Same-Sex Spouses Shouldn’t Rely on Default Rules
Sometime between now and the end of its current term, the U.S. Supreme Court will make a ruling that could change everything for millions of same-sex married couples nationwide, as well as thousands of couples waiting hopefully in Georgia and other red states, because they will rule on whether the Constitution requires states to allow and acknowledge same-sex marriages.
When it comes to estate planning, however, it largely shouldn't matter. While many same-sex couples seem to be waiting for the ruling to make things easier and make an estate plan less necessary, the fact is, every couple, regardless of their gender makeup, should make sure their estate plan is something that can't be touched. That means no one should ever rely on default rules for their estate plan.
Oh, sure; the ruling takes away one major worry for some couples, but who is well served by allowing the court to make decisions about your estate instead of you.
Regardless of the Supreme Court's decision, same-sex couples should find an attorney to provide help that is both competent and sensitive,in order to avoid having the state decide what happens to your assets. Find someone with whom you feel comfortable and have chemistry. But most of all, make sure you trust each other.
Speaking of trust, you should consider one or more of them. Even if the Court ultimately decides the right way, same-sex couples may still be best served by setting up revocable living trusts and naming each other as successor trustees. What that means is, if one partner/spouse becomes disabled or dies, the other partner/spouse will be able to distribute the assets in the trust without having to go through probate. Such protection would be useful no matter what, since a probate judge who isn't pleased with the Supreme court's ruling could decide to ignore the ruling and appoint a blood relative to administer the estate. Worse, the judge could possibly decide to appoint a guardian, who could be a total stranger, to do so.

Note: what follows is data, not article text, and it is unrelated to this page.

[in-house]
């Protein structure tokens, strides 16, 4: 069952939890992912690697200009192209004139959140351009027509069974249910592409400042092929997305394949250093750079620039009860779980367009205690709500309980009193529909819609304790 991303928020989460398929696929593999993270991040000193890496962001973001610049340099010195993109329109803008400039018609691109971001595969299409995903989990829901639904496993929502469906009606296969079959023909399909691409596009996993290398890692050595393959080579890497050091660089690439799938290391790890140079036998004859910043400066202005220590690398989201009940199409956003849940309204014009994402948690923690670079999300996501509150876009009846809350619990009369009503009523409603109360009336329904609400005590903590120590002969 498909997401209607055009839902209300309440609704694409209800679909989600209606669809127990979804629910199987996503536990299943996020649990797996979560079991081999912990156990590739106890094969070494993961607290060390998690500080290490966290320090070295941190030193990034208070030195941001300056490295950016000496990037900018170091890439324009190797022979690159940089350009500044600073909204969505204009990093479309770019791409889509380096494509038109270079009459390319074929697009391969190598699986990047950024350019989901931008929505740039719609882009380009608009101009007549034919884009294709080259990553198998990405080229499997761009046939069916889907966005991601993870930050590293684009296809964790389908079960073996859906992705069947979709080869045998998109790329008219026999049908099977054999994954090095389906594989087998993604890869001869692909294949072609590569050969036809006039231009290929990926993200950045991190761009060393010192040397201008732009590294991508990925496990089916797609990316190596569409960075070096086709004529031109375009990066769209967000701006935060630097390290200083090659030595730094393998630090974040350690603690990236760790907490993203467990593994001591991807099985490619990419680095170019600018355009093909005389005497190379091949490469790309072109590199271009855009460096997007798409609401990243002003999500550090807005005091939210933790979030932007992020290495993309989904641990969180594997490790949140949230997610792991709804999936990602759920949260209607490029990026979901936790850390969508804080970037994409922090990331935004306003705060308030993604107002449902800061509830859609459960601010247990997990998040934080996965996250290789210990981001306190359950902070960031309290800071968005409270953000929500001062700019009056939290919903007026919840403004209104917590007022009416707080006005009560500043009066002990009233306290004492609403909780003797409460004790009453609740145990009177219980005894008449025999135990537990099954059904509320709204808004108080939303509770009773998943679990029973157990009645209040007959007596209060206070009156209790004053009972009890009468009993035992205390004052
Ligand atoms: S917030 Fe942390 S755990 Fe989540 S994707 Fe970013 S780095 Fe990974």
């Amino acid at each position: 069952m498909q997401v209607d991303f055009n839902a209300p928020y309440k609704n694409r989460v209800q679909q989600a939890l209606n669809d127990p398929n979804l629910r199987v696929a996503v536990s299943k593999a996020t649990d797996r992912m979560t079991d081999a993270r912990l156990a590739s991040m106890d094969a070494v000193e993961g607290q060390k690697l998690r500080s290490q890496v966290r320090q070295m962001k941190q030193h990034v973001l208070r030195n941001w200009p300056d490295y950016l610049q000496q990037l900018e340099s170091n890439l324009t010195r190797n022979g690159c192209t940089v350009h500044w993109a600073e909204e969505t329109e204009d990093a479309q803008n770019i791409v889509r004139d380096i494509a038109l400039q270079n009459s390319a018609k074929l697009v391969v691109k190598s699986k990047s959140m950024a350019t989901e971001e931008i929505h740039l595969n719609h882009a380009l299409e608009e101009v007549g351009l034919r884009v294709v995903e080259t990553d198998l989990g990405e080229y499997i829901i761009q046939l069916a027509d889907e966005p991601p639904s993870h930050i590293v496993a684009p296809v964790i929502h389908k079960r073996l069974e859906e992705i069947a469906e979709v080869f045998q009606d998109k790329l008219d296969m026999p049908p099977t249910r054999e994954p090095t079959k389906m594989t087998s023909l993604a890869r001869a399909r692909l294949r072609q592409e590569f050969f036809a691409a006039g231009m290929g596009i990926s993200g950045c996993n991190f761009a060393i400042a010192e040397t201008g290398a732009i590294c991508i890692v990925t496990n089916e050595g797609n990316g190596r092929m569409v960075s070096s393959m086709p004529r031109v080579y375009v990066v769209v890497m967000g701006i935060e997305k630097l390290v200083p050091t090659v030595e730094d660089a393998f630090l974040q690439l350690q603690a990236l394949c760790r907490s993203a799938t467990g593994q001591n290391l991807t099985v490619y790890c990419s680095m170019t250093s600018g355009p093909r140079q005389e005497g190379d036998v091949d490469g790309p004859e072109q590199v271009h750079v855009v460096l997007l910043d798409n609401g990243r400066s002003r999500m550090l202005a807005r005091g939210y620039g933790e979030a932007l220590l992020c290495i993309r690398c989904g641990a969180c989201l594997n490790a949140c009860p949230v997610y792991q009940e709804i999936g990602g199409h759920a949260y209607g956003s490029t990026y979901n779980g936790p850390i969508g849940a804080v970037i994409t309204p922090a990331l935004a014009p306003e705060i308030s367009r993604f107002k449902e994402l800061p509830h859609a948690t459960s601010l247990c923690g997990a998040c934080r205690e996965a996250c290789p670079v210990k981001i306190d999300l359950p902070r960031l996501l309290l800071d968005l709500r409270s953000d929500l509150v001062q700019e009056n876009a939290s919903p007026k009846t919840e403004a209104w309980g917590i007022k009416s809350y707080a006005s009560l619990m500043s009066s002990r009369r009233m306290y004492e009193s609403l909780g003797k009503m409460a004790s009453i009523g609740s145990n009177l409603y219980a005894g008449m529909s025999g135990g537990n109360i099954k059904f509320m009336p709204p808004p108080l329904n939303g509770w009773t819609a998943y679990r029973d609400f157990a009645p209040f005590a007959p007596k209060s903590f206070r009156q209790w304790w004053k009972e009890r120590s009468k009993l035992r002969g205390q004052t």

And yes, no judge should be able to do such a thing; everyone in the court system should defer to the Supreme Court if they decide the way we want, but this is Georgia; what do you plan to do about it if that happens. If you don't have a competent attorney and a specific plan, how would you fight that?
Like everything else about life, death and money, putting together a decent estate plan isn't cheap; it could cost a few thousand dollars or more. But if your estate ends up in prolonged probate, it could cost a lot more than that to grieving loved ones later. Don't just assume that the Supreme Court's decision will be the end of things; it may only be the beginning.